What was he doing over there? I headed towards the ground, where Lee introduced me to a steward who’d just given him a tour of the ground for the video accompaniment to this Football Tourist’s Guide. He was a lovely chap who had been stewarding here for 45 years. Lee’s ‘first contact’ with Luton would turn out to be more typical of the warm welcome we would receive from the club and the town this weekend, which helped turn my frown upside down pretty quickly.
Premier Inn, Luton Town Centre (Part One)
We parked up in the NCP Car Park next to our hotel (free for hotel residents) and trudged to the hotel reception. There were raised voices in the bar and there was no-one on reception but I spied the electronic check-in machines that we’d encountered in London so I set to work pressing buttons to check us in. I was quite far into this process when the receptionist turned up.
‘Ooh can I get you checked in, love?’
‘No, it’s okay – I’m doing it on this machine. Thanks anyway.’
‘Oh I can do that for you. The machine’s a bit temperamental sometimes. Let me get you checked in.’
‘No, honestly, it seems to be working fine.’
The machine finally stuttered when I tried to add a second room key and the receptionist pounced on this immediately.
‘I can help you with that! What’s your room number?’
This woman was so persistently keen to help and I really wish she’d been the one working in the Luton Town Ticket Office and that Little Miss Computer Says No had been working here where I could have dealt with a machine instead.
We headed up to the room, dumped our bags, unpacked and headed out into Luton to see what the town had to offer.
Earlier in the week I had been contacted by Roelof, a fellow fan of my brick football team FC Brickstand, who we both follow on Twitter.
Roelof is from Holland but for some reason has a soft spot for Luton Town and was heading here from the Netherlands for tomorrow’s match. He asked if I fancied meeting up – and the Bricklayers seemed like the perfect choice, as we had met through brick football. T’internet indicated that this place served food, so we could all have some tea here – and thus it was arranged.
The Bricklayers has been our Pub Of Choice in Luton for many years now. I remember being here during a power cut the one year and the landlord came round with candles for our tables so we could see our beers. However I had heard this was now a ‘home fans only’ pub. But this was the night before the match – and we had no colours on – hence this was of no concern to us tonight.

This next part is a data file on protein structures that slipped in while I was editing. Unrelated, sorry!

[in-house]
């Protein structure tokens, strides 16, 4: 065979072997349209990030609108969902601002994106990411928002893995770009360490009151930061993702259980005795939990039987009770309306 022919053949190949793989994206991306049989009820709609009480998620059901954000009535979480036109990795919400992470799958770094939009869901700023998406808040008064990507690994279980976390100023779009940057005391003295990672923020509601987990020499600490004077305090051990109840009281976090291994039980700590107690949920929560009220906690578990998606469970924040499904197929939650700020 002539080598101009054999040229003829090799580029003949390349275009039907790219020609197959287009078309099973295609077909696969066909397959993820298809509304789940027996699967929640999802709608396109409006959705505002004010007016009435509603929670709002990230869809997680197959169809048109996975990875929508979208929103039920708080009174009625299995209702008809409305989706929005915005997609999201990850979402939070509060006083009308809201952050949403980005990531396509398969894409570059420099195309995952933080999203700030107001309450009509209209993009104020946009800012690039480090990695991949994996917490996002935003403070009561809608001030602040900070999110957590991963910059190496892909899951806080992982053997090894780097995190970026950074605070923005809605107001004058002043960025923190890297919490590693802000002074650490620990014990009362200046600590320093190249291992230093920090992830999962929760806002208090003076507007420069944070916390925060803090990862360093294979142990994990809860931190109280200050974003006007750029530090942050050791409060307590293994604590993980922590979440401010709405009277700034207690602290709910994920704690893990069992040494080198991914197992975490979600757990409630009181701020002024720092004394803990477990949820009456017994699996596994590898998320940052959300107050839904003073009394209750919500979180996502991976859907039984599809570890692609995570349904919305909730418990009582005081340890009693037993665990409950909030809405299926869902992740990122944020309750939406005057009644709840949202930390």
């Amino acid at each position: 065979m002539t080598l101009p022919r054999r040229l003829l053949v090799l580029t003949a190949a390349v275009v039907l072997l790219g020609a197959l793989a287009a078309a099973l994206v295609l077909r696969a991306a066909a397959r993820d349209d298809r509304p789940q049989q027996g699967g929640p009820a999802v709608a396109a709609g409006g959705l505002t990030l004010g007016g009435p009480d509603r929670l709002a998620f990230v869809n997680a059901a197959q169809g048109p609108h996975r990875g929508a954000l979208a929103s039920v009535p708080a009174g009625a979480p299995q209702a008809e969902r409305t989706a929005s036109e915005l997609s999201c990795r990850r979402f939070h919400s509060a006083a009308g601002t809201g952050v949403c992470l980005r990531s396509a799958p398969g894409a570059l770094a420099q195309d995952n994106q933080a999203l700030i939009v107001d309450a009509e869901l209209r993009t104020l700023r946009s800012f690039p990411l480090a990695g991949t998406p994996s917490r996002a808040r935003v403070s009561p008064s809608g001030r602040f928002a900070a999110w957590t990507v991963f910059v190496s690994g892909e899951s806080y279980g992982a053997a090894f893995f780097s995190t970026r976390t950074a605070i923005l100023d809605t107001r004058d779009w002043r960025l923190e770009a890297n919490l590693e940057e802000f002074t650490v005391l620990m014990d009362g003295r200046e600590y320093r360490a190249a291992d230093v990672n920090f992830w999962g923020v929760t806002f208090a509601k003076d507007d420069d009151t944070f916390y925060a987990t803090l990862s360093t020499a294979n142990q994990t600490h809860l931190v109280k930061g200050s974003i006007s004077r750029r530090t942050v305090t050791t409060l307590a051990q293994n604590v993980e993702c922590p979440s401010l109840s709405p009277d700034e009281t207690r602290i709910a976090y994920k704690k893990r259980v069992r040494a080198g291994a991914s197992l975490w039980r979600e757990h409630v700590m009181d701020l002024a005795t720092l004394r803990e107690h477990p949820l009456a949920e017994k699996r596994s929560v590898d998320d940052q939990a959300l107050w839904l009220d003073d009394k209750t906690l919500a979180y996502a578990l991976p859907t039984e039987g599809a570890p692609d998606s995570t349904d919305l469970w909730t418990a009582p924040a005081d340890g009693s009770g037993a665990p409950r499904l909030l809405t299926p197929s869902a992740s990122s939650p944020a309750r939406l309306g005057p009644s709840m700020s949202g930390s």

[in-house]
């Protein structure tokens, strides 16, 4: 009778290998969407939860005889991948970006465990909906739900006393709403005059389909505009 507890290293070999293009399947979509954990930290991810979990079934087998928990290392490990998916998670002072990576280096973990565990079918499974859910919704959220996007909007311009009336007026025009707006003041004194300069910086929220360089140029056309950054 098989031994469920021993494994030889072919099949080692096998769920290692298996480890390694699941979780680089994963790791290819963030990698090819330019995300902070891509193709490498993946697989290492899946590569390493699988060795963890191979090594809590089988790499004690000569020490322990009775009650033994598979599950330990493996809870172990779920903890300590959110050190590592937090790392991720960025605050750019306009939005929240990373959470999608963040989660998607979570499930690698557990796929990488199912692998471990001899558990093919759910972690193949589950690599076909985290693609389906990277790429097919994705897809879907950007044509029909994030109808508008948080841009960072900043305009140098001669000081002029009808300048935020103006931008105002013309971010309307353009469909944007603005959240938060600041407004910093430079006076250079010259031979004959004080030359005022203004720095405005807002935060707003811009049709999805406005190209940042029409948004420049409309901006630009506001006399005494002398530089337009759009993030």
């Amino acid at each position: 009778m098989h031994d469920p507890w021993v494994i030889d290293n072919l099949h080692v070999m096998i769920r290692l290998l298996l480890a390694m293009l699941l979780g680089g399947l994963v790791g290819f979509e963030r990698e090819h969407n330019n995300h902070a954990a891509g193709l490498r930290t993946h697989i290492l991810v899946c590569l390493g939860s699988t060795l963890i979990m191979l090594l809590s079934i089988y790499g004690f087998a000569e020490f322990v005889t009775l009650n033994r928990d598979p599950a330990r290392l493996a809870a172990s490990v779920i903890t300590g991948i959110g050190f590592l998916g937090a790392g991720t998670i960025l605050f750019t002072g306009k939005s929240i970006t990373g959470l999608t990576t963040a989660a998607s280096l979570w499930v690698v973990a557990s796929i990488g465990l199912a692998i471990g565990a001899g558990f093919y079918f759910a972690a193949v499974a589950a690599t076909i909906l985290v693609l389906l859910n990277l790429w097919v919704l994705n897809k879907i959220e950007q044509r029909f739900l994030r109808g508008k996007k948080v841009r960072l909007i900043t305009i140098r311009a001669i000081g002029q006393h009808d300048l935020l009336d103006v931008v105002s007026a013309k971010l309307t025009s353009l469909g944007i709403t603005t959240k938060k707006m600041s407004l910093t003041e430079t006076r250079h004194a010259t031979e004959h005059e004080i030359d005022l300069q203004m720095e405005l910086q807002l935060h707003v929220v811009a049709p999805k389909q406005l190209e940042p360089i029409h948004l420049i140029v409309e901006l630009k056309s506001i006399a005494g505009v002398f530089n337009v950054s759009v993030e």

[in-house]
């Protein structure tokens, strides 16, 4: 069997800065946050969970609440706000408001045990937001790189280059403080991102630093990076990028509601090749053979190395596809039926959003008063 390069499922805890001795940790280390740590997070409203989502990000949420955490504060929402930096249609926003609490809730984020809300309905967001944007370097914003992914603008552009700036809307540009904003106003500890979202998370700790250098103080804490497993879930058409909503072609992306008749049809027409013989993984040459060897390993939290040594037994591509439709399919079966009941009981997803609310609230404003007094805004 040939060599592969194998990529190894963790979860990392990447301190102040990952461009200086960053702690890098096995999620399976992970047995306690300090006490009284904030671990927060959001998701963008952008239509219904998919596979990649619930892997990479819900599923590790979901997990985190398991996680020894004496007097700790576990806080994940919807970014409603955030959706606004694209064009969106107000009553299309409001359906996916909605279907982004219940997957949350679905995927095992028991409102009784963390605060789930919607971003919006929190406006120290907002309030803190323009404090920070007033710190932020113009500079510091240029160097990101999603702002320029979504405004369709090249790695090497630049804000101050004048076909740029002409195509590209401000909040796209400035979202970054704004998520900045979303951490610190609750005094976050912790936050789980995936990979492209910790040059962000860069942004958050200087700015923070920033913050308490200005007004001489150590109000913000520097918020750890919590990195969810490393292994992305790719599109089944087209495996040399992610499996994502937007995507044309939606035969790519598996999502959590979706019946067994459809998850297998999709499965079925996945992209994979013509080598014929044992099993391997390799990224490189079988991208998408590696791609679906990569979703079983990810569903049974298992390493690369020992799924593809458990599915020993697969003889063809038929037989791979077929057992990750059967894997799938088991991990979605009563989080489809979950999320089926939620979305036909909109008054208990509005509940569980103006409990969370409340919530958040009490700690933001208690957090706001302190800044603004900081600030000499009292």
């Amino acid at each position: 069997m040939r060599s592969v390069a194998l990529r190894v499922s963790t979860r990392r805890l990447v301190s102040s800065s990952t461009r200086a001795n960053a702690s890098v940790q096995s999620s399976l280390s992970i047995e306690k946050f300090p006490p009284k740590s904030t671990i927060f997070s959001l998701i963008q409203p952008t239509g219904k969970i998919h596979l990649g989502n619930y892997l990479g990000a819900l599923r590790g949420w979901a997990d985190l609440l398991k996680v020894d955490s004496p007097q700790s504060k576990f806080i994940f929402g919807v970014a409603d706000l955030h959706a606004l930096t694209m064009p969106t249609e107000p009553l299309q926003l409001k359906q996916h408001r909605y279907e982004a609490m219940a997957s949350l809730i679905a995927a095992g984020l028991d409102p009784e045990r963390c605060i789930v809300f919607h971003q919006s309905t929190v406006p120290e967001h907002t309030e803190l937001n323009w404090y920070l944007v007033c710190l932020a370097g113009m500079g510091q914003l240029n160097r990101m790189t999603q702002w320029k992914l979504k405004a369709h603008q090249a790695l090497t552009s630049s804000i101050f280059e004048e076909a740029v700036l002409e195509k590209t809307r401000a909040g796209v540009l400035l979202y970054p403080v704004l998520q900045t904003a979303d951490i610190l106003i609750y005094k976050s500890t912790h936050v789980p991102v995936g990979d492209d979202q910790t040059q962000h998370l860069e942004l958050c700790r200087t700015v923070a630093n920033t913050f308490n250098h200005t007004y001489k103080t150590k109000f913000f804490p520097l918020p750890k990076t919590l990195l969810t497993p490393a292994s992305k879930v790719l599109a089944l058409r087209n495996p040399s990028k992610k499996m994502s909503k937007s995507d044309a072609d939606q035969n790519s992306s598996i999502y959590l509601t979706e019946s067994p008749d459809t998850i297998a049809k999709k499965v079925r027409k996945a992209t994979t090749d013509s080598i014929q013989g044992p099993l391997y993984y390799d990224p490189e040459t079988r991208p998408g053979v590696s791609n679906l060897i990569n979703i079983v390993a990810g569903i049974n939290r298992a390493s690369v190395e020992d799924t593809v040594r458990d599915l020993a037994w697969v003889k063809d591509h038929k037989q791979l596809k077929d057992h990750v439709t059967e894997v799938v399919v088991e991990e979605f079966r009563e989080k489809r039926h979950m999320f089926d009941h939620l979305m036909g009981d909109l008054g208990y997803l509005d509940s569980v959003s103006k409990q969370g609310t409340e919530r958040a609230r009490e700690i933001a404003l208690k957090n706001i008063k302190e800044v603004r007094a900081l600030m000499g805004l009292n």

Here are the beers that were on offer tonight.
None of these beers leapt out and hit me in the face and I was disappointed there were no dark beers. We were, however, here to meet people and I was in need of beer to shift this stress headache, so I set to work eliminating beers I really didn’t want to figure out what options I was left with. It went a little something like this:
- Oakham beers are too citra for me, so that was those two ruled out.
- Hooky is one of those ‘common’ beers that is probably okay but I’d had it before and it wasn’t on my favourites list, so that was that ruled out.
- This left the Tribune and Bavarian Dragon, neither of which particularly excited me, so I decided I’d have a half of each. If I didn’t like them, a half could be gone in a couple of mouthfuls.
The front room was busy, so we headed through to explore the back room. Here a friendly local stood up and began directing us to the free tables.
‘I think there’s one in the front but we’ve got two free chairs here and we can find you some room over there.’
He stood up and began rearranging the furniture on our behalf.
We really ought to have stayed and made friends with this friendly bunch but I didn’t want to put them to any trouble and so we retreated to the table in the front room.
By the time we’d settled back with our drinks, we realised there was no sign of any food in here. Nor was there any sign of Roelof and his dad, who we were supposed to be meeting here. I therefore started scanning Google Maps for somewhere we could sit down to eat. I earmarked a few places and, once our drinks were drained and I had messaged Roelof to update him on our movements, we headed down the road hunting for a suitable eaterie.